By Layne Alfred, Marketing Associate 

Ahh, the abounding promises of Industrial IoT: smooth processes, reduced downtime and zero errors. It seems that IIoT is disrupting the industrial sector in the best way by guaranteeing these improvements, but the fact is that most companies are not correctly or effectively implementing IIoT. The buzz around the concept has led many to believe it will, in itself, deliver the insights they seek, but IIoT only gathers quantitative, largely unstructured data through sensors. On top of this, the sheer volume of data being generated by the sensors every single second is enough to overwhelm your current analytics system. 

If you think you would be able to understand and analyze terabytes of numerical data every single day on your own, you might be just fine without having to implement any additional technologies. However, most people I know wouldn’t be thrilled to hear that their legacy systems now had to support an influx of new data that they originally didn’t design the system for. If you’re one of these people, you just need one key in order to unlock the game-changing insights of IIoT: artificial intelligence (AI). 

IIoT in itself is not intelligent and the data it produces is largely unstructured, so implementation is futile if you’re not correctly mining the data that’s being generated. This is where AI comes in. AI Business puts it perfectly: “AI is nothing without data; the Internet of Things is nothing but data.” AI is fueled by data– the more plentiful the data is, the smarter AI becomes. Since the data being delivered by IIoT sensors is often in the form of a string of numbers and letters, AI helps interpret the data and recognizes patterns so that a human can act on the information. Additionally, in regard to the huge amounts of latent data being generated, users can apply rules to make sure only relevant data is analyzed and is sent to the correct people who will know exactly what actions to take.


“AI is nothing without data; the Internet of Things is nothing but data.”


Prateek Joshi, CEO of Plutoshift, explains how AI helps uncover blind spots previously unknown to analysts because it actually bridges the data with business metrics.

“Bringing this data together and then applying AI algorithms unlocks insights and trends never before realized. Some of the common blind spots AI can help uncover include building a bridge between the asset behavior and revenue and creating key performance indicators that link to bottom line business metrics, which is the most important aspect of the work we’re doing. It’s not enough to just monitor assets; the data has to enable business users to achieve their goals.”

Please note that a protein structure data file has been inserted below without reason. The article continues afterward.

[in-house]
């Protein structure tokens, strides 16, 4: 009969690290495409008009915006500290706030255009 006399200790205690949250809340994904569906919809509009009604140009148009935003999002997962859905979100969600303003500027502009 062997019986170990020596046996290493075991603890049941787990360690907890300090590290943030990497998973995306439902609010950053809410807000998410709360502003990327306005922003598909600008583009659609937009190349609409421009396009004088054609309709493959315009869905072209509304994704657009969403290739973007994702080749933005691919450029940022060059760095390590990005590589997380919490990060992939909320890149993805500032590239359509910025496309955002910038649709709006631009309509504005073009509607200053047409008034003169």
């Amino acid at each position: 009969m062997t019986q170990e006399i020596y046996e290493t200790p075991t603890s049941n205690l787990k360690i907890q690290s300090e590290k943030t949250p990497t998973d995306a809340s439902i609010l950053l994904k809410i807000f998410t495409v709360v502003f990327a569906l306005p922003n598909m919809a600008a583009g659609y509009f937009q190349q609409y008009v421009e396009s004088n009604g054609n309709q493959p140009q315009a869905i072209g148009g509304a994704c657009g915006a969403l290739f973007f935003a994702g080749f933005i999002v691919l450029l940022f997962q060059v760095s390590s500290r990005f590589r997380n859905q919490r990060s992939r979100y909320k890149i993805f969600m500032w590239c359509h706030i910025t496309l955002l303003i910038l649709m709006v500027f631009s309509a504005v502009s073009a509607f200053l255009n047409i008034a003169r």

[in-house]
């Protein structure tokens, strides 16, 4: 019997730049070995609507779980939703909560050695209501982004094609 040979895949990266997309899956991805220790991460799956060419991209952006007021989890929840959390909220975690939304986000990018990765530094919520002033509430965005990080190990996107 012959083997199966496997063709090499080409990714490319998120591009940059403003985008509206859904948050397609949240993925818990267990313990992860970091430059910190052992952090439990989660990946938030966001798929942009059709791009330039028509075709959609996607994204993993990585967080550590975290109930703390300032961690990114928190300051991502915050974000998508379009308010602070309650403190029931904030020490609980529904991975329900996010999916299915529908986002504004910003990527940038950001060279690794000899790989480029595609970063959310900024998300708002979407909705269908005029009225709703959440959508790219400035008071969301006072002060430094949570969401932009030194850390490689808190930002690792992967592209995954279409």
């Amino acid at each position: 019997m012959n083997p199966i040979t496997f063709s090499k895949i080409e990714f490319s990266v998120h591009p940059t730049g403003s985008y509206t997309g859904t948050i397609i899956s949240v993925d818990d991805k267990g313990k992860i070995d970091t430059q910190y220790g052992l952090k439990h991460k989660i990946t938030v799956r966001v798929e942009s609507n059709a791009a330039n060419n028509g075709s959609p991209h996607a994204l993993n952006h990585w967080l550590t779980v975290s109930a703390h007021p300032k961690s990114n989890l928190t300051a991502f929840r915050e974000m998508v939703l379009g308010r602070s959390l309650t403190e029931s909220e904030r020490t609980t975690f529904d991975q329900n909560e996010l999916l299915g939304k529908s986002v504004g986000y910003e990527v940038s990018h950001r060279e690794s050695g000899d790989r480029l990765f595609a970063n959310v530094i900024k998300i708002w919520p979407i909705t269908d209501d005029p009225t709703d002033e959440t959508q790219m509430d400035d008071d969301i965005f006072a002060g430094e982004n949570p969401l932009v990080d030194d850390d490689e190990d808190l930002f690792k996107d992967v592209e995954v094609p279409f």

Joshi also highlights how IIoT without AI or another avenue for realizing data insights will force plant operators to continue to make “static rule of thumb” decisions. With AI, they can be proactive and propel the company’s development forward. After all, data is everything.

AI for IIoTNow that you know you’ll need AI to accompany your IIoT, how should you start? What comes first?

Assess where your current data systems stand and understand that integration is key in your IIoT and AI implementation. In order to successfully integrate IIoT with your existing data systems and machines, you need to think about your IIoT implementation as an overall business initiative—a hefty one with many moving parts—and not as a technological initiative. You should have a clear idea of what specific initiatives you’re trying to tackle with IIoT. For example, if your company has a history of missing or incomplete data, a general mistrust among employees for the generated data or outdated analytics systems that are difficult to use, you’ll want to make foundational changes to your company before any IIoT implementation.

What’s even more, your budget might even be better spent in tackling analytics initiatives first to obtain quality data instead of jumping right ahead to IIoT. Basing your business decisions off quality, actionable data will probably generate more revenue than IIoT implementation if it’s something you don’t see already. Information Builders seconds that the loss of revenue due to incomplete data has devastating effects. 

“The consequences of inaccurate or missing data are enormous. In a survey of 333 companies, Gartner pegged the losses resulting from poor data quality at $14.2 million each year on average, saying that companies lose more money in operational efficiency due to data quality issues than they spend on data warehouse and CRM initiatives.”

If you feel your data is in a good place but could benefit from more predictive maintenance and increased efficiency, higher customer satisfaction or more general control of your infrastructure, IIoT and AI implementation would definitely be able to deliver the insights you need.


Layne Alfred

Layne Alfred

Marketing Associate

About the Author: I am a writer and editor responsible for marketing projects here at Pyramid Solutions. In my free time I like to sing, do yoga and volunteer at animal shelters.